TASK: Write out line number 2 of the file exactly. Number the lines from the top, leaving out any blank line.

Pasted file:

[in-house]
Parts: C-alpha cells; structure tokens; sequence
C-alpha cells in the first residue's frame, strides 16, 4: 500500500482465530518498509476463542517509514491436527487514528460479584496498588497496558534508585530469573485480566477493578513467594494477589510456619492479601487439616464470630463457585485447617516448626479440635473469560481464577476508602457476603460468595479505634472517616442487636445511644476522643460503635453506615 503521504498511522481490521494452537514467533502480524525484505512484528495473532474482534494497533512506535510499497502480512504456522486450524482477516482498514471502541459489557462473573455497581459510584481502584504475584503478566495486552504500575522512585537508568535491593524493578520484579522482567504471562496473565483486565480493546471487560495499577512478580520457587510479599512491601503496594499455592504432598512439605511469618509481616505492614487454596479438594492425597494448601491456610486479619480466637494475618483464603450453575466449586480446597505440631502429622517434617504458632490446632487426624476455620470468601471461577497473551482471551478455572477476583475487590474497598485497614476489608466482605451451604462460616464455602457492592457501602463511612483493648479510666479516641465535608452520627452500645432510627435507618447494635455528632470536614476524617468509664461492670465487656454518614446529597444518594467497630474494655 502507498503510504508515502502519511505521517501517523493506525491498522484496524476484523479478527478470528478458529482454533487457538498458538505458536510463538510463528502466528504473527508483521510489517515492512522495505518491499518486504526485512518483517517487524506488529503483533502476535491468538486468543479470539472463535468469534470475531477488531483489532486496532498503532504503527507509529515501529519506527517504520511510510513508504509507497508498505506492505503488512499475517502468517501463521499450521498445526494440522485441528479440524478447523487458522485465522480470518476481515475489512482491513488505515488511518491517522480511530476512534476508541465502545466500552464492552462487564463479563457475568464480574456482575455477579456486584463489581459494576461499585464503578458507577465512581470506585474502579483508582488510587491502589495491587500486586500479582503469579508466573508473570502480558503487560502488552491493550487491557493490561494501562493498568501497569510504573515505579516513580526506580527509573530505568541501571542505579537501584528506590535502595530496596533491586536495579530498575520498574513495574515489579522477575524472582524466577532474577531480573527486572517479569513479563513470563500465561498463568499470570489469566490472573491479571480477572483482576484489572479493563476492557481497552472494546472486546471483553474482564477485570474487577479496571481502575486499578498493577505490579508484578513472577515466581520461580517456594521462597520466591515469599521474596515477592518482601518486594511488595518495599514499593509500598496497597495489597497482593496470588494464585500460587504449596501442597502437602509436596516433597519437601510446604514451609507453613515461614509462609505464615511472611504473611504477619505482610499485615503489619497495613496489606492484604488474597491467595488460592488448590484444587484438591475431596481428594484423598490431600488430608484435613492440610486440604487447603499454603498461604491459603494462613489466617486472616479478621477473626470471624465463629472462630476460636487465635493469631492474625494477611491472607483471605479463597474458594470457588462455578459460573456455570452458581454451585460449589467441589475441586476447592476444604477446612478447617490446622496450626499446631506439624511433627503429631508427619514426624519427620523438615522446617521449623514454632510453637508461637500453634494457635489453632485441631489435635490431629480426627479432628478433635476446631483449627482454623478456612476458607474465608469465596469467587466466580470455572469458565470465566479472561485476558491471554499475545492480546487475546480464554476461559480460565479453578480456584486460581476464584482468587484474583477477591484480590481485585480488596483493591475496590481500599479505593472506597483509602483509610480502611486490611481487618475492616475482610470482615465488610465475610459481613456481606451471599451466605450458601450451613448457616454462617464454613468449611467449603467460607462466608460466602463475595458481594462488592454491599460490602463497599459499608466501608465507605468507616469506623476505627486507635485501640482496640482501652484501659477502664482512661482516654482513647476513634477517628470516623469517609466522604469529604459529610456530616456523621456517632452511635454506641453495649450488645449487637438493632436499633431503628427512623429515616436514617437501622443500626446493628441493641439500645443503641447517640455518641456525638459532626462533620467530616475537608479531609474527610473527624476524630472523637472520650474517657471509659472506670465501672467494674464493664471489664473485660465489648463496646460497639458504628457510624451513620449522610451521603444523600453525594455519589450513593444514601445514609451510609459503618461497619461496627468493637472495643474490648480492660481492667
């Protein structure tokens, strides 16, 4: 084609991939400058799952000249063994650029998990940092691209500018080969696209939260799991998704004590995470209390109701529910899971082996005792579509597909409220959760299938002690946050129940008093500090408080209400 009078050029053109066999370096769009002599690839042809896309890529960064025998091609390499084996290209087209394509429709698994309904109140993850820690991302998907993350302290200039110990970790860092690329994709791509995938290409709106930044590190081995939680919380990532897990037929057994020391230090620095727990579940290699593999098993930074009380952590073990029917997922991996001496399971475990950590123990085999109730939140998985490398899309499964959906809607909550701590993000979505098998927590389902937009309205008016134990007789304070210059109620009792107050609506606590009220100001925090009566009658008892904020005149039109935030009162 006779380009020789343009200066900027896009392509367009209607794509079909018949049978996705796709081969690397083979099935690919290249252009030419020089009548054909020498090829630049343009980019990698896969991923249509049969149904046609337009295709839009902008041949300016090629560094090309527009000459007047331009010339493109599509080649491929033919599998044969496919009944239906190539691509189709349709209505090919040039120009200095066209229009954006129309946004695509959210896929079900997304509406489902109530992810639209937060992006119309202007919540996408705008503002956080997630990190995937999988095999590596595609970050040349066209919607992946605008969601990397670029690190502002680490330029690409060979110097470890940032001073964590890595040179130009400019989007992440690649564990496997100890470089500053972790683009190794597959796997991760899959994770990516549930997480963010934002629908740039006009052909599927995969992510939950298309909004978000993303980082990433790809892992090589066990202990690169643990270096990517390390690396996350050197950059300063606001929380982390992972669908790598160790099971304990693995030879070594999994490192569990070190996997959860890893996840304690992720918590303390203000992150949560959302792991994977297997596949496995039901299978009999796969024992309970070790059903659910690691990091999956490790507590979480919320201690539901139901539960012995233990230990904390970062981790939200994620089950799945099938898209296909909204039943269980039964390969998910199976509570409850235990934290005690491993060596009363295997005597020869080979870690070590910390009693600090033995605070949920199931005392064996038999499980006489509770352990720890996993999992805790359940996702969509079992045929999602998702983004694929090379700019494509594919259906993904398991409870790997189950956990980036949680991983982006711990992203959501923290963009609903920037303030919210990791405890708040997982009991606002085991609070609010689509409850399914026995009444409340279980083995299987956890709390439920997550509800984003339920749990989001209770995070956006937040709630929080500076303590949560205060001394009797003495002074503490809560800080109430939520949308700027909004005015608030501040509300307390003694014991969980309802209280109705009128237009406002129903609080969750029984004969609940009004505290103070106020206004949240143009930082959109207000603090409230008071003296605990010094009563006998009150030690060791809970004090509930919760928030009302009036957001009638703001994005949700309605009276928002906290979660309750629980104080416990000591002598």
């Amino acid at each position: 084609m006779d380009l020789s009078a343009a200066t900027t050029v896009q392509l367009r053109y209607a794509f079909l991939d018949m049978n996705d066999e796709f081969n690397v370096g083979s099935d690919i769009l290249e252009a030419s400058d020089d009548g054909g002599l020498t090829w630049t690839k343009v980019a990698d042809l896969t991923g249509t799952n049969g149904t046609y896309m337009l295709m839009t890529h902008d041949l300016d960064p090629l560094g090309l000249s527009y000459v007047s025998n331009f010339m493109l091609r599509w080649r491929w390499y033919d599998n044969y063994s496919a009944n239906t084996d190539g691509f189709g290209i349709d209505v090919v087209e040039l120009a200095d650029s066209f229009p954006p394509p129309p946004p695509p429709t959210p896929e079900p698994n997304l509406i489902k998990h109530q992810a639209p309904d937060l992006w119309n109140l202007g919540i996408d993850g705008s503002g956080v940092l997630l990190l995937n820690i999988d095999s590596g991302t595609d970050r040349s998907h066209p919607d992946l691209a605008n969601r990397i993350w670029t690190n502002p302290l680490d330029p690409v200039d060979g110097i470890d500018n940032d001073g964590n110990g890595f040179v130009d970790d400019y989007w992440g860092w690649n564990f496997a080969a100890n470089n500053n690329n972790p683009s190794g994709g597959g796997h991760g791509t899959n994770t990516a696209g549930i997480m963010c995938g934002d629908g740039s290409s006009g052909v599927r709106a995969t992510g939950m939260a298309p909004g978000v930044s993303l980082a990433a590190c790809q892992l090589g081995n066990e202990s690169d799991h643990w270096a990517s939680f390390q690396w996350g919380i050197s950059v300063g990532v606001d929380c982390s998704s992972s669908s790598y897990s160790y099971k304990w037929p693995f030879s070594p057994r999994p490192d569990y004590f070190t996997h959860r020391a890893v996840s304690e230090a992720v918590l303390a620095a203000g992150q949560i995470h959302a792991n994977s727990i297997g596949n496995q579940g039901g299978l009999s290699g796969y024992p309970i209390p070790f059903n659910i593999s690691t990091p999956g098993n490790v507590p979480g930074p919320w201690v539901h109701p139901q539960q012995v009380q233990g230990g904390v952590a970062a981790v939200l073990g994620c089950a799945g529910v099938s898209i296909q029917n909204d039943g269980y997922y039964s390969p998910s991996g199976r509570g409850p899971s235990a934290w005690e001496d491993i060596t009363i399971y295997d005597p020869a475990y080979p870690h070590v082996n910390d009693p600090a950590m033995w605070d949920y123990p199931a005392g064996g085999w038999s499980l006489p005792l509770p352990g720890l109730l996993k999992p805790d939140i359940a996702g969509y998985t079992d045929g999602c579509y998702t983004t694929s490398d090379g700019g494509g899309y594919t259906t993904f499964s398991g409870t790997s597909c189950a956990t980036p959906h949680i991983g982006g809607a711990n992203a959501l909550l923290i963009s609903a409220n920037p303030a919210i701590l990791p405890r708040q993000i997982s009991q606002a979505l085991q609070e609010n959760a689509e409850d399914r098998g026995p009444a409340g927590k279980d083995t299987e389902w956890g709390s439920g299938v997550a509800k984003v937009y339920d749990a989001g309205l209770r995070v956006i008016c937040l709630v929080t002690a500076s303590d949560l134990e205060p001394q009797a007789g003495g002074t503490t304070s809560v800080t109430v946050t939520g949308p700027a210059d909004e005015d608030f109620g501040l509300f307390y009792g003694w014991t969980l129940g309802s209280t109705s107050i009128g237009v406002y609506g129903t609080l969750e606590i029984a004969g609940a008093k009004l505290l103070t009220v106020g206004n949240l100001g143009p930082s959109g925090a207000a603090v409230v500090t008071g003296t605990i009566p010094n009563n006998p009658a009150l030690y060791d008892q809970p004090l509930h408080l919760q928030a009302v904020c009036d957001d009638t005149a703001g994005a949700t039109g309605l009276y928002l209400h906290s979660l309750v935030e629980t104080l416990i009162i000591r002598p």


Parts: C-alpha cells; structure tokens; sequence